Sunday 11 September 2016

Welcome Back - to every teacher and EVERY child

Most teachers and children in England and Wales will have been back at school for between 7 and 10 days and already education is making the headlines.

In reality, of course, teachers will have been back for much longer, planning work for the year ahead, setting up seating arrangements and classroom systems, and preparing their classrooms as learning spaces. Here's my room around day 5 (26th August):

My job-share partner Jo (below, draped on our new furniture-slash-soundsystem) and I spent hours getting the room just right for the 31 nine year olds who joined us last week.

We spent hours on it because we understand that, when it comes to children's education, everything matters - everything about the room, everything about the space, every word you say, or write, and every little signal you send. There is no such thing as a neutral gesture. We wanted our room to be perfect and to set exactly the right tone for the learning of our students.

Up and down the country, teachers have been doing the same, whether it is preparing their rooms, tweaking their plans, adjusting their approaches to aspects of maths, English, science, art. They have been ensuring everything is just right to create the best possible atmosphere in which their students take flight in their learning and achieve things that they never thought themselves capable of.

And that is why Theresa May's announcement of the return of grammar schools and secondary moderns has broken our hearts, why so many of us are seething with rage. Because we put in the effort we do, from (before) the start of the school year to (after) the very end, to support the learning of EVERY child and to see EVERY child succeed and excel, not just the top 20%-25%.

Selective education, by its very nature, works on the assumption that the vast majority of children are not worth investing in, that their education does not matter as much as the education of the so-called 'high-flyers'. In doing so, it not only fails the 75%-80% of children who are 'selected' out - or rejected - it also impoverishes the educational experience of the chosen few by denying them the opportunity to learn alongside their peers.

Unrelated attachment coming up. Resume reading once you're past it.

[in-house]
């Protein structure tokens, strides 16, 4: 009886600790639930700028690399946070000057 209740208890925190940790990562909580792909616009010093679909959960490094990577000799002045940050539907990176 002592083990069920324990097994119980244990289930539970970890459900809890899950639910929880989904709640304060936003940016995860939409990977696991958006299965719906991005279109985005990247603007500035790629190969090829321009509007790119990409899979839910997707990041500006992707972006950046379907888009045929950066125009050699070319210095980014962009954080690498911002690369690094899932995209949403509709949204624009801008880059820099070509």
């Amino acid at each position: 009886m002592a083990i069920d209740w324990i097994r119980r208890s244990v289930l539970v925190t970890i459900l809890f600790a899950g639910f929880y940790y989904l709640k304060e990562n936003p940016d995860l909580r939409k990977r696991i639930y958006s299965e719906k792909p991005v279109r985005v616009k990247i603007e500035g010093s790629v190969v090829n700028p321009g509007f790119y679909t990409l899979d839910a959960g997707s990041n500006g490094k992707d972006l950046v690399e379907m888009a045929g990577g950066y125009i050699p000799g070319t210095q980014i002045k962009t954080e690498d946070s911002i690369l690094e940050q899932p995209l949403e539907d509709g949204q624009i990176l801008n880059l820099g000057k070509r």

The statistics speak for themselves. Grammar schools exclude poorer children, those who speak English as an additional language, those from ethnic minority backgrounds, those with special educational needs, disabled children. They are a form of institutionalised discrimination. Selective areas perform less well than non-selective education authorities and London's comprehensive schools outperform selective areas, such as Kent and Medway, for every group of students.

The fact is that greater inequality leads to a drop in quality overall - the more unequal our schools are, the more every student suffers.

Conversely, the more equal we make our schools, the more every student benefits. And that is a powerful thing.

So, as we start another school year, focusing as we should be on the children we will be teaching for the next eleven months, let us commit as a profession to reducing inequality in our schools and classrooms, and to opposing, with every fibre of our being, this government's attempt to increase it in the system as a whole.

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